‘Too many people lose their jobs or are denied opportunities in the labour market because of a mental health condition,’ a statement from the group reads. ‘Too often the social security system treats people with insufficient dignity and humanity. These issues can exacerbate or contribute to mental health problems.’ UKCP Policy and Advocacy Officer Adam Jones says: ‘We wanted to make clear that punishing people on benefits by threatening to reduce or stop their benefit payments exacerbates the problem.’
The statement concludes: ‘No one should be left in poverty because they have a mental health condition. We pledge to work together to achieve an end to the harm we have seen that sanctions can cause.’
The statement reflects the efforts UKCP is making to collaborate with other organisations to ensure equal access to psychotherapy for all. UKCP Chief Executive Professor Sarah Niblock believes that psychotherapy has a critical yet untapped potential to help develop individual and collective responsibility in society towards sensitivity, compassion and respect towards difference. ‘Psychotherapy is a highly informed discourse about what it is to be human, one that bears witness to the harm done by inequality and discrimination to individuals, couples, families and groups,’ she says.
Niblock thinks that it’s crucial that psychotherapy isn’t only seen as a practice in the consulting room. ‘If organisations, councils and government departments are really committed to developing and implementing diversity policies that enrich communities, they would do well to draw on the knowledge and experience of psychotherapists. It may sound simplistic, but many institutions and communities – from zoos to stately homes – have writers or artists in residence who deliver creative programmes and responses to their environment. We need investment in psychotherapists-in-residence to analyse human processes and culture to assess to what extent difference is recognised and valued or marginalised.’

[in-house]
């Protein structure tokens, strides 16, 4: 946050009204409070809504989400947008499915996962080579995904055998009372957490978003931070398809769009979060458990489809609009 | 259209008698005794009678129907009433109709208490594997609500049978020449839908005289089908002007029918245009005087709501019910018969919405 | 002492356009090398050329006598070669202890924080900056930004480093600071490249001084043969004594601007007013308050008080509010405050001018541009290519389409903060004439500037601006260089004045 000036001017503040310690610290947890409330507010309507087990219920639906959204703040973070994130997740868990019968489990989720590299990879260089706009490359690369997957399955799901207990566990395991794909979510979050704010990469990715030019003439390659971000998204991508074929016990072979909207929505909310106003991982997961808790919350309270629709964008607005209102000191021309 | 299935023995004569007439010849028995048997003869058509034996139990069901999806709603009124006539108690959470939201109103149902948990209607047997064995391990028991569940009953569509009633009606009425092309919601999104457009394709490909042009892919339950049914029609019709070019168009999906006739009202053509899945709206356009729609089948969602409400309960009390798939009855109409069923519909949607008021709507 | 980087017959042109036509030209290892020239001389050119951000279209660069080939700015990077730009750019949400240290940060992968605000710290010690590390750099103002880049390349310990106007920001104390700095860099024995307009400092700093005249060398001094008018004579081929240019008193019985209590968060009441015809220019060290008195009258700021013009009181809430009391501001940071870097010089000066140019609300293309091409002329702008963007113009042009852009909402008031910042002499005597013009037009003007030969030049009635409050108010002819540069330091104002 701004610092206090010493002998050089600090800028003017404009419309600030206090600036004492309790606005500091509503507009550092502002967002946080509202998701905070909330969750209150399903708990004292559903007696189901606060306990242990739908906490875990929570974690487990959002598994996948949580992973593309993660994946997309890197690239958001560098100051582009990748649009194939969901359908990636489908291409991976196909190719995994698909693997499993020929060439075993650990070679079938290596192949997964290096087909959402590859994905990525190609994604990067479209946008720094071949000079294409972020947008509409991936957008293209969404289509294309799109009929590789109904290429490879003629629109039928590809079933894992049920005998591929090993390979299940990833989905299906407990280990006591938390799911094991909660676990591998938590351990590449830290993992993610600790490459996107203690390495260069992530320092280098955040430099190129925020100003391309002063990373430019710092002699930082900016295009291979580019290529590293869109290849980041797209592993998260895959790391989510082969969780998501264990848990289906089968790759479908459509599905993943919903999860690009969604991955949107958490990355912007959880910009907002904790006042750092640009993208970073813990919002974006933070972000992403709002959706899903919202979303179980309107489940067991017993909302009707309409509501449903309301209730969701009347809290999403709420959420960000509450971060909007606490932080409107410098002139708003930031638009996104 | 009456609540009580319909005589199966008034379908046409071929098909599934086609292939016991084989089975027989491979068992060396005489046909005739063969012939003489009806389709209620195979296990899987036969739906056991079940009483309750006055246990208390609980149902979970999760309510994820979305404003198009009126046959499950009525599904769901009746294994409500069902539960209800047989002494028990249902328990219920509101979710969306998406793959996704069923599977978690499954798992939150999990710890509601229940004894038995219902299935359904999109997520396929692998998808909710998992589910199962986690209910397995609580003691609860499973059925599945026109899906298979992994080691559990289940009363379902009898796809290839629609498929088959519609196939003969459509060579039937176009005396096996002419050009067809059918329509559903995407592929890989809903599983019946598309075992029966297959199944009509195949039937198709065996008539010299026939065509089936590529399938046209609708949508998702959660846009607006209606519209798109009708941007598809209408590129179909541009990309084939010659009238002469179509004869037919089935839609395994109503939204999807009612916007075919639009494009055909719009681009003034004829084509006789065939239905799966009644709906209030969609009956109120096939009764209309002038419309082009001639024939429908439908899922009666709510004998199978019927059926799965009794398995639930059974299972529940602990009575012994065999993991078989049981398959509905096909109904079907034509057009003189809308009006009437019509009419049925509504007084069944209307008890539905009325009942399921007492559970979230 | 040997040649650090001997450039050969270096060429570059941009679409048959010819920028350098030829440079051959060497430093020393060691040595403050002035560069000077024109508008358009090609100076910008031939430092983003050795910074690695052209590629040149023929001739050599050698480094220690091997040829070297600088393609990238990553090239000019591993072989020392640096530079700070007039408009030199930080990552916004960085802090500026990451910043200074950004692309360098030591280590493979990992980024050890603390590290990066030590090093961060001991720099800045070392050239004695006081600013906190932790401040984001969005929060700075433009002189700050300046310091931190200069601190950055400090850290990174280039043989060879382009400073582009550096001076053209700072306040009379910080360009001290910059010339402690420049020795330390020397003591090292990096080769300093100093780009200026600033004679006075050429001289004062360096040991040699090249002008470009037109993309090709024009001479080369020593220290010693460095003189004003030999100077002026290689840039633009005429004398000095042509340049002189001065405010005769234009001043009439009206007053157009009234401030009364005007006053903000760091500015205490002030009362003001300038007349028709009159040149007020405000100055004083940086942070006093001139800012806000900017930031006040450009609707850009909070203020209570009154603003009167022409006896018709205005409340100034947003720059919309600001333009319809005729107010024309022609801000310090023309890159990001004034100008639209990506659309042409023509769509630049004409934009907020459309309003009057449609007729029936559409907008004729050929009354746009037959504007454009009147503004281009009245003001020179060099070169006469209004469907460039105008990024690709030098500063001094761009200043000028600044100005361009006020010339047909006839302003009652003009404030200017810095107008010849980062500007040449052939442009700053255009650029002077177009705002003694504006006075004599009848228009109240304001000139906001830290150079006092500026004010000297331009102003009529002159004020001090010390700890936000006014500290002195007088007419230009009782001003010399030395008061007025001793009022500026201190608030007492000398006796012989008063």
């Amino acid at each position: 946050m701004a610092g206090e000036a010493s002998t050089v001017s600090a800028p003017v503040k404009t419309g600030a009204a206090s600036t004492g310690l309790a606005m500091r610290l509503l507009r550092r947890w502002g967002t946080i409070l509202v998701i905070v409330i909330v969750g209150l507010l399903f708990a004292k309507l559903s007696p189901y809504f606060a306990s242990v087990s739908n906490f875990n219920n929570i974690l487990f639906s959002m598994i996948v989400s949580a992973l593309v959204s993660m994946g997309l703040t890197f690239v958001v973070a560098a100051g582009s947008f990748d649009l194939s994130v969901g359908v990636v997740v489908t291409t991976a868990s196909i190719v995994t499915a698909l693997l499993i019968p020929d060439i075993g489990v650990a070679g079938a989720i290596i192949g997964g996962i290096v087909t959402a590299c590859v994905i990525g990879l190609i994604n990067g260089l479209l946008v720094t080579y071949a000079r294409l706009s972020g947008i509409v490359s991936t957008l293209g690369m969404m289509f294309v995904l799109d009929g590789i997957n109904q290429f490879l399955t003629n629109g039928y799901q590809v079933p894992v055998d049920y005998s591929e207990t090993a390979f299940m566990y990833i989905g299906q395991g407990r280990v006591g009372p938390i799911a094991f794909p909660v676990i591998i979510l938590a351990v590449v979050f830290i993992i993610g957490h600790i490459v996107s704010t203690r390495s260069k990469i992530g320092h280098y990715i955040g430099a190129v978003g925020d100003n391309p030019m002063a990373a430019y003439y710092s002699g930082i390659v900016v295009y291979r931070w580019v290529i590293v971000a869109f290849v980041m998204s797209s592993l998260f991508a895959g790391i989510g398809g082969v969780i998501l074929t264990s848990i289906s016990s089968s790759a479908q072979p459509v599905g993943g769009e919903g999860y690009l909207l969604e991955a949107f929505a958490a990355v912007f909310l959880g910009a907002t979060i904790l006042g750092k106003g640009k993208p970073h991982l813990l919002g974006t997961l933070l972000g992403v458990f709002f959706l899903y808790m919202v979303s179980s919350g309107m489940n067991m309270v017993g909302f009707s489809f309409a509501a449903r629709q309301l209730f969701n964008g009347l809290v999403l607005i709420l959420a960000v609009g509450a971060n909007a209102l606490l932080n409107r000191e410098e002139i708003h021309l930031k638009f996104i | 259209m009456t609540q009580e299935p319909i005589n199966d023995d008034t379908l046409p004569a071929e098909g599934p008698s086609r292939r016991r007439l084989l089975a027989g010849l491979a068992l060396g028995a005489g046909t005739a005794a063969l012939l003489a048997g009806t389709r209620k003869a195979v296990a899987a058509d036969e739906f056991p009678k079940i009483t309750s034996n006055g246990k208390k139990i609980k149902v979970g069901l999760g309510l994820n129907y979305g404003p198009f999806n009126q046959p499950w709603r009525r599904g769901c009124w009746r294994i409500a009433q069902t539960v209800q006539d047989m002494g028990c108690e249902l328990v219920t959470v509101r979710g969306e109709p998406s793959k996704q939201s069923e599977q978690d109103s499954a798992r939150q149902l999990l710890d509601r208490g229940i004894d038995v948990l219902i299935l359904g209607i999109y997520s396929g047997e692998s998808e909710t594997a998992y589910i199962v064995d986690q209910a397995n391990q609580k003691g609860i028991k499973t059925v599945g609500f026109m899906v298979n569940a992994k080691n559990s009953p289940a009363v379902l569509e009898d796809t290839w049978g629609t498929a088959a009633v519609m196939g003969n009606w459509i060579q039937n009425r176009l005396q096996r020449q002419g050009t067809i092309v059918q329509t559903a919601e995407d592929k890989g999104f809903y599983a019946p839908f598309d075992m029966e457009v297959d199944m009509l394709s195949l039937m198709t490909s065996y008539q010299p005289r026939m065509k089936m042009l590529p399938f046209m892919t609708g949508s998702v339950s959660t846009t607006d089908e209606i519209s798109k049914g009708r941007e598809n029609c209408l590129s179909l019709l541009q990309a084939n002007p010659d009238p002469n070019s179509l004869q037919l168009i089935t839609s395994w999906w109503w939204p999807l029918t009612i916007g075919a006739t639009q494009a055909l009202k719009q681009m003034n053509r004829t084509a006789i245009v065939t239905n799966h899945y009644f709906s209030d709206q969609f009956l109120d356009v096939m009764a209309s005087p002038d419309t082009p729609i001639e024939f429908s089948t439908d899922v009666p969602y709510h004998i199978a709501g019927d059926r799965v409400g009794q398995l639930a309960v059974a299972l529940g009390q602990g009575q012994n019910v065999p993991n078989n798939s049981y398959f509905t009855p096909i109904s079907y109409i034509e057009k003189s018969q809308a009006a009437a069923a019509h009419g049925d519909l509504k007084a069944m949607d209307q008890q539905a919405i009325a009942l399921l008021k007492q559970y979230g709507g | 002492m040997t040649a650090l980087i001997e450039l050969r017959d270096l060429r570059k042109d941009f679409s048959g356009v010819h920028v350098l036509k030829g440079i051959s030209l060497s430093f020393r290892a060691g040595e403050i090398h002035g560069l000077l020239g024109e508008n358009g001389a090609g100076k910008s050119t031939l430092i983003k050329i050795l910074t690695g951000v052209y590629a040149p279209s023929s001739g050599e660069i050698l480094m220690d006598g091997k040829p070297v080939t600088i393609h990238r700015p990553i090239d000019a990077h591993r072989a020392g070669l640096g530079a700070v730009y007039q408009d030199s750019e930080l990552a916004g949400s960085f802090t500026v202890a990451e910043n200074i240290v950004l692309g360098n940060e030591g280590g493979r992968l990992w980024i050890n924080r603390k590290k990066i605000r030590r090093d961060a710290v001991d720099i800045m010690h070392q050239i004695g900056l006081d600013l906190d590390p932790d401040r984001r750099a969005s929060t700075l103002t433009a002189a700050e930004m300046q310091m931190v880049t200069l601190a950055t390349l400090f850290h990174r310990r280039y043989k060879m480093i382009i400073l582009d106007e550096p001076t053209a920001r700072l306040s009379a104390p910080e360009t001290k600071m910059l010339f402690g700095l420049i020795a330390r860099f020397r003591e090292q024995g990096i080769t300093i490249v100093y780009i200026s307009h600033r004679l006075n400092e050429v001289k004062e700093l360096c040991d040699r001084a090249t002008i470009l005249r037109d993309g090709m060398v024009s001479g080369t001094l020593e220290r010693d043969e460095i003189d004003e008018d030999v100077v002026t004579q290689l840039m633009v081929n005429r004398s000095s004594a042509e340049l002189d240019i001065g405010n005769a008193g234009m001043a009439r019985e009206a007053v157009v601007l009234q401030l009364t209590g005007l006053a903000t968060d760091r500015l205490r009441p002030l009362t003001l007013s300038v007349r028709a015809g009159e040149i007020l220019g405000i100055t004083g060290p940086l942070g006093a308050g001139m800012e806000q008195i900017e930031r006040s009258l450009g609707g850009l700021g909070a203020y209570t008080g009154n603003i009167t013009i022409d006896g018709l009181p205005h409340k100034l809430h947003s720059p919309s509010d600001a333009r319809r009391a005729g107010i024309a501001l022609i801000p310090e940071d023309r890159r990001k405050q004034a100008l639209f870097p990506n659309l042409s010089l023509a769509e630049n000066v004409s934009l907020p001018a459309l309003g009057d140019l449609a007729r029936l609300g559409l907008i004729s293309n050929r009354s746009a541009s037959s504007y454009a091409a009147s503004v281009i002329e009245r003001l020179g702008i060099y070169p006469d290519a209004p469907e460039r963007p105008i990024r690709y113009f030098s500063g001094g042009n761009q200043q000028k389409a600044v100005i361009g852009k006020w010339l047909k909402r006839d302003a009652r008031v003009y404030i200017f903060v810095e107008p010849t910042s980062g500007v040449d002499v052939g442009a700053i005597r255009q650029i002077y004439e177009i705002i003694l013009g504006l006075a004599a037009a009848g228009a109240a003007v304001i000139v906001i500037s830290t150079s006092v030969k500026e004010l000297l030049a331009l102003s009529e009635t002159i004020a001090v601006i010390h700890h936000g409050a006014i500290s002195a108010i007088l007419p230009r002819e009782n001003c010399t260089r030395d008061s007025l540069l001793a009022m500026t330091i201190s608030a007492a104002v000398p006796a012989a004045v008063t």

For example, integrative arts psychotherapist Jo Parker wrote in New Psychotherapist, about working as a therapist in residence on an arts programme with the Brighton Oasis Project, a charity supporting women, children and families affected by drug and alcohol dependency. One of her concerns was the people not engaging or who had disengaged. ‘In the field of substance misuse most people don’t even pick up the phone, let alone ask for help. These are the ones most in need of help,’ she wrote.
Psychotherapists can also use their work to address the way of interacting that has led to widespread ‘instant reactions’ perpetuated by social media and the internet, and the tendency to rely on feeling rather than both feeling and thinking. ‘Psychotherapy allows an opportunity to challenge this tendency towards instant reaction,’ says Carmen Joanne Ablack. In particular, it’s important that we are able to challenge our tendencies to dismiss both thinking and feeling, and to dismiss the meaning-making of different groups. ‘Meaning arises out of a context, and psychotherapy enables people to reflect on this,’ she adds. ‘We need to create environments enabling different ways of thinking and meaning-making to thrive, and to come together and understand each other.’
But one of the challenges facing the profession is the extent to which psychotherapy is available to all. ‘Psychotherapy has in the past been a middle-class profession which people from various different cultures and socio-economic backgrounds [find difficult to access],’ Rozmin Mukhi says. ‘I’m glad to say that it is becoming better, but we have a long way to go. The main hurdles are finances as well as resources. This is one of the areas UKCP is aware of and is trying to make it more accessible.’
UKCP is also working to develop a national infrastructure for psychological therapies for people with complex mental health needs as part of the Talking Therapies Task Force, a coalition of six leading psychotherapy and counselling bodies, including the Royal College of Psychiatrists, the Society for Psychotherapy Research and BACP. One of the strands of this work is to secure more appropriate support for people who exhaustively use primary care services without getting the psychotherapeutic intervention that they need at great cost to both themselves and the NHS. ‘We’re calling for more investment in psychotherapy,’ says Adam Jones. We need to either move people to more appropriate services or, far better, to stop them getting to that point of crisis in the first place.’